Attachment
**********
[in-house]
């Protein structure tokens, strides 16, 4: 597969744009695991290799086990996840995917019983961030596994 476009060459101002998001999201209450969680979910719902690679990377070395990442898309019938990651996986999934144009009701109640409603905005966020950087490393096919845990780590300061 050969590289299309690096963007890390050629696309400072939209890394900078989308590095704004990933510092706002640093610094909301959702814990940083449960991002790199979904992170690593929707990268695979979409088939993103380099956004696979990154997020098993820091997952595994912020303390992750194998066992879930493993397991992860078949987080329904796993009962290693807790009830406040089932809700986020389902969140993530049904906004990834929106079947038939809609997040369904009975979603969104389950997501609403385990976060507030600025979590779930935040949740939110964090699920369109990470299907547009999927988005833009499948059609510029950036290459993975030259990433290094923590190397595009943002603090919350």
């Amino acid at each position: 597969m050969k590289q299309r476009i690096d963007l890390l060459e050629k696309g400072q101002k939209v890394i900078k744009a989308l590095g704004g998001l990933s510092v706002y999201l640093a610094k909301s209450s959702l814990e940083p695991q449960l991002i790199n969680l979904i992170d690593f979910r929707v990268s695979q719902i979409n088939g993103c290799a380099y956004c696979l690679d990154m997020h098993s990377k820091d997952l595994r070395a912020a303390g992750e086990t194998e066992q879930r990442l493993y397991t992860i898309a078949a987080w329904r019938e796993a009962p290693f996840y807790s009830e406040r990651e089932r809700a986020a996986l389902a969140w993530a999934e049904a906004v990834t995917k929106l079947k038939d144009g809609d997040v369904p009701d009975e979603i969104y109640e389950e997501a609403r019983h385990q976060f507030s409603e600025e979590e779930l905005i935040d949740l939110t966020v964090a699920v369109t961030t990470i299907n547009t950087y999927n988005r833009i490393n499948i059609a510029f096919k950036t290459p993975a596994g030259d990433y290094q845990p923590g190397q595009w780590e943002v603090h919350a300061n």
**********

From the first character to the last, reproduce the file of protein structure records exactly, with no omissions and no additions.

[in-house]
């Protein structure tokens, strides 16, 4: 597969744009695991290799086990996840995917019983961030596994 476009060459101002998001999201209450969680979910719902690679990377070395990442898309019938990651996986999934144009009701109640409603905005966020950087490393096919845990780590300061 050969590289299309690096963007890390050629696309400072939209890394900078989308590095704004990933510092706002640093610094909301959702814990940083449960991002790199979904992170690593929707990268695979979409088939993103380099956004696979990154997020098993820091997952595994912020303390992750194998066992879930493993397991992860078949987080329904796993009962290693807790009830406040089932809700986020389902969140993530049904906004990834929106079947038939809609997040369904009975979603969104389950997501609403385990976060507030600025979590779930935040949740939110964090699920369109990470299907547009999927988005833009499948059609510029950036290459993975030259990433290094923590190397595009943002603090919350």
């Amino acid at each position: 597969m050969k590289q299309r476009i690096d963007l890390l060459e050629k696309g400072q101002k939209v890394i900078k744009a989308l590095g704004g998001l990933s510092v706002y999201l640093a610094k909301s209450s959702l814990e940083p695991q449960l991002i790199n969680l979904i992170d690593f979910r929707v990268s695979q719902i979409n088939g993103c290799a380099y956004c696979l690679d990154m997020h098993s990377k820091d997952l595994r070395a912020a303390g992750e086990t194998e066992q879930r990442l493993y397991t992860i898309a078949a987080w329904r019938e796993a009962p290693f996840y807790s009830e406040r990651e089932r809700a986020a996986l389902a969140w993530a999934e049904a906004v990834t995917k929106l079947k038939d144009g809609d997040v369904p009701d009975e979603i969104y109640e389950e997501a609403r019983h385990q976060f507030s409603e600025e979590e779930l905005i935040d949740l939110t966020v964090a699920v369109t961030t990470i299907n547009t950087y999927n988005r833009i490393n499948i059609a510029f096919k950036t290459p993975a596994g030259d990433y290094q845990p923590g190397q595009w780590e943002v603090h919350a300061n």